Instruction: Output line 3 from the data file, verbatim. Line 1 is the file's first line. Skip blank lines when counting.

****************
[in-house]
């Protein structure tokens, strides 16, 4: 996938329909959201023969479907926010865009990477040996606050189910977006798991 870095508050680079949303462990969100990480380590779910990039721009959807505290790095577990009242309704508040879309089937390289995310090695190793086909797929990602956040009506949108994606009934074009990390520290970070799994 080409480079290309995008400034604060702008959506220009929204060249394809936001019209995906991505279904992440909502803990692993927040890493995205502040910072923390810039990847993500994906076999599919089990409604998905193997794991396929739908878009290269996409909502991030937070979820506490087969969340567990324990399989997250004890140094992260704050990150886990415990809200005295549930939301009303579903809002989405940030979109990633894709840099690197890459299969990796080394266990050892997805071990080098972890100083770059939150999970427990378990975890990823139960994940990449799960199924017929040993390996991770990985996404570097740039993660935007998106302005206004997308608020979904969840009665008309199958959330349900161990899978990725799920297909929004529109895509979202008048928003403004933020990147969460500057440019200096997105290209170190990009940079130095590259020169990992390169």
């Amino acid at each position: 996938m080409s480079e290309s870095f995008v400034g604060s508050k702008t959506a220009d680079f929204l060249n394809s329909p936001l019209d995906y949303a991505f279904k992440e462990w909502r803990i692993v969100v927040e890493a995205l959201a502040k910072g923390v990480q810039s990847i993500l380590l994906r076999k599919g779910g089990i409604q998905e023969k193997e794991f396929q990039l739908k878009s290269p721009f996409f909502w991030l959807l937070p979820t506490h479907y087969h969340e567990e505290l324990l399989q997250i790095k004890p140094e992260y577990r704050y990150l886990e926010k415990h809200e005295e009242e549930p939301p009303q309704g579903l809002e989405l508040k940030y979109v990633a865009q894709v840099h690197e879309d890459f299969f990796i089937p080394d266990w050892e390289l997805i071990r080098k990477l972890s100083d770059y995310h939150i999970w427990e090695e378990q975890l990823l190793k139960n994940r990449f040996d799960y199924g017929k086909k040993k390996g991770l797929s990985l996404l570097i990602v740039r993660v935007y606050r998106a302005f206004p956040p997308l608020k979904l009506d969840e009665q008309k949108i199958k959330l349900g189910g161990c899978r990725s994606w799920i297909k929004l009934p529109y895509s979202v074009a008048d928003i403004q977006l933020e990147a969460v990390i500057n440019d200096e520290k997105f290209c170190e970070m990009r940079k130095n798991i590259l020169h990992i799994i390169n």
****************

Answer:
């Amino acid at each position: 996938m080409s480079e290309s870095f995008v400034g604060s508050k702008t959506a220009d680079f929204l060249n394809s329909p936001l019209d995906y949303a991505f279904k992440e462990w909502r803990i692993v969100v927040e890493a995205l959201a502040k910072g923390v990480q810039s990847i993500l380590l994906r076999k599919g779910g089990i409604q998905e023969k193997e794991f396929q990039l739908k878009s290269p721009f996409f909502w991030l959807l937070p979820t506490h479907y087969h969340e567990e505290l324990l399989q997250i790095k004890p140094e992260y577990r704050y990150l886990e926010k415990h809200e005295e009242e549930p939301p009303q309704g579903l809002e989405l508040k940030y979109v990633a865009q894709v840099h690197e879309d890459f299969f990796i089937p080394d266990w050892e390289l997805i071990r080098k990477l972890s100083d770059y995310h939150i999970w427990e090695e378990q975890l990823l190793k139960n994940r990449f040996d799960y199924g017929k086909k040993k390996g991770l797929s990985l996404l570097i990602v740039r993660v935007y606050r998106a302005f206004p956040p997308l608020k979904l009506d969840e009665q008309k949108i199958k959330l349900g189910g161990c899978r990725s994606w799920i297909k929004l009934p529109y895509s979202v074009a008048d928003i403004q977006l933020e990147a969460v990390i500057n440019d200096e520290k997105f290209c170190e970070m990009r940079k130095n798991i590259l020169h990992i799994i390169n």